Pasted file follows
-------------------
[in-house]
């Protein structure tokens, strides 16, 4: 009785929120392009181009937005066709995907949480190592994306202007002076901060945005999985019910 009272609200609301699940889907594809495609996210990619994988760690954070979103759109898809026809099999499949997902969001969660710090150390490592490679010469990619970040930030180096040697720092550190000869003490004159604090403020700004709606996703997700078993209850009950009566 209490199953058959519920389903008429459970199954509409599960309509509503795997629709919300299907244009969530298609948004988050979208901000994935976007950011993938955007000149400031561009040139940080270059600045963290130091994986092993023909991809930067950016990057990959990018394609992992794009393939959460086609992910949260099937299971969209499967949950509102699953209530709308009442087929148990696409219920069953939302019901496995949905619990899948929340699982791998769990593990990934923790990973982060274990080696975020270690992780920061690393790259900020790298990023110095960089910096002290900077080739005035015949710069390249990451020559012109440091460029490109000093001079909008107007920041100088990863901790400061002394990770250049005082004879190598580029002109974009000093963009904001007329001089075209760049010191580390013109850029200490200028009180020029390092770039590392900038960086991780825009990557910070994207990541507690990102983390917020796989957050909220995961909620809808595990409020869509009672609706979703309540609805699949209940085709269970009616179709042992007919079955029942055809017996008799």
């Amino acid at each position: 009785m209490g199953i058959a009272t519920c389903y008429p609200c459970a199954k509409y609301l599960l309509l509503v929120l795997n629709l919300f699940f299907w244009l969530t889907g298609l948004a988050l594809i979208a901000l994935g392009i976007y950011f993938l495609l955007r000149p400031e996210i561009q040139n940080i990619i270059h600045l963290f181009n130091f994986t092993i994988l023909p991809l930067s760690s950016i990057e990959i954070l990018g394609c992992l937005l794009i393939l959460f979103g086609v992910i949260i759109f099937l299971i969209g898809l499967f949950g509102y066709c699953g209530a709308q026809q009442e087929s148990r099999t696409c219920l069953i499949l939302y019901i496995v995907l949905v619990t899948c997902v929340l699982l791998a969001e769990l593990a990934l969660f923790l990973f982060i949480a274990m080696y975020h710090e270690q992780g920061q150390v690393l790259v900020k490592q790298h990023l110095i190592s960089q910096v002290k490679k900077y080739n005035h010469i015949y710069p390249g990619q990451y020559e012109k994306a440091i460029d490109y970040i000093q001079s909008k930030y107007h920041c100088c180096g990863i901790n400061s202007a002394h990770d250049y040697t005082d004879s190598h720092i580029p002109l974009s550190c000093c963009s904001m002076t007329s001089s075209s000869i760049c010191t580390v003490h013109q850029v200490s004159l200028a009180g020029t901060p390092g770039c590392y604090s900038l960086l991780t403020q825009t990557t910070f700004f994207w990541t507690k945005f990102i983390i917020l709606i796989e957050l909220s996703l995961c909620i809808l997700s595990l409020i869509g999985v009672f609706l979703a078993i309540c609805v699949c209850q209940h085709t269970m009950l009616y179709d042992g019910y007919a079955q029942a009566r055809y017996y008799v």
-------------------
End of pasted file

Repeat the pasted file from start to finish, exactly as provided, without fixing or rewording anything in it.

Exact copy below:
[in-house]
């Protein structure tokens, strides 16, 4: 009785929120392009181009937005066709995907949480190592994306202007002076901060945005999985019910 009272609200609301699940889907594809495609996210990619994988760690954070979103759109898809026809099999499949997902969001969660710090150390490592490679010469990619970040930030180096040697720092550190000869003490004159604090403020700004709606996703997700078993209850009950009566 209490199953058959519920389903008429459970199954509409599960309509509503795997629709919300299907244009969530298609948004988050979208901000994935976007950011993938955007000149400031561009040139940080270059600045963290130091994986092993023909991809930067950016990057990959990018394609992992794009393939959460086609992910949260099937299971969209499967949950509102699953209530709308009442087929148990696409219920069953939302019901496995949905619990899948929340699982791998769990593990990934923790990973982060274990080696975020270690992780920061690393790259900020790298990023110095960089910096002290900077080739005035015949710069390249990451020559012109440091460029490109000093001079909008107007920041100088990863901790400061002394990770250049005082004879190598580029002109974009000093963009904001007329001089075209760049010191580390013109850029200490200028009180020029390092770039590392900038960086991780825009990557910070994207990541507690990102983390917020796989957050909220995961909620809808595990409020869509009672609706979703309540609805699949209940085709269970009616179709042992007919079955029942055809017996008799």
């Amino acid at each position: 009785m209490g199953i058959a009272t519920c389903y008429p609200c459970a199954k509409y609301l599960l309509l509503v929120l795997n629709l919300f699940f299907w244009l969530t889907g298609l948004a988050l594809i979208a901000l994935g392009i976007y950011f993938l495609l955007r000149p400031e996210i561009q040139n940080i990619i270059h600045l963290f181009n130091f994986t092993i994988l023909p991809l930067s760690s950016i990057e990959i954070l990018g394609c992992l937005l794009i393939l959460f979103g086609v992910i949260i759109f099937l299971i969209g898809l499967f949950g509102y066709c699953g209530a709308q026809q009442e087929s148990r099999t696409c219920l069953i499949l939302y019901i496995v995907l949905v619990t899948c997902v929340l699982l791998a969001e769990l593990a990934l969660f923790l990973f982060i949480a274990m080696y975020h710090e270690q992780g920061q150390v690393l790259v900020k490592q790298h990023l110095i190592s960089q910096v002290k490679k900077y080739n005035h010469i015949y710069p390249g990619q990451y020559e012109k994306a440091i460029d490109y970040i000093q001079s909008k930030y107007h920041c100088c180096g990863i901790n400061s202007a002394h990770d250049y040697t005082d004879s190598h720092i580029p002109l974009s550190c000093c963009s904001m002076t007329s001089s075209s000869i760049c010191t580390v003490h013109q850029v200490s004159l200028a009180g020029t901060p390092g770039c590392y604090s900038l960086l991780t403020q825009t990557t910070f700004f994207w990541t507690k945005f990102i983390i917020l709606i796989e957050l909220s996703l995961c909620i809808l997700s595990l409020i869509g999985v009672f609706l979703a078993i309540c609805v699949c209850q209940h085709t269970m009950l009616y179709d042992g019910y007919a079955q029942a009566r055809y017996y008799v």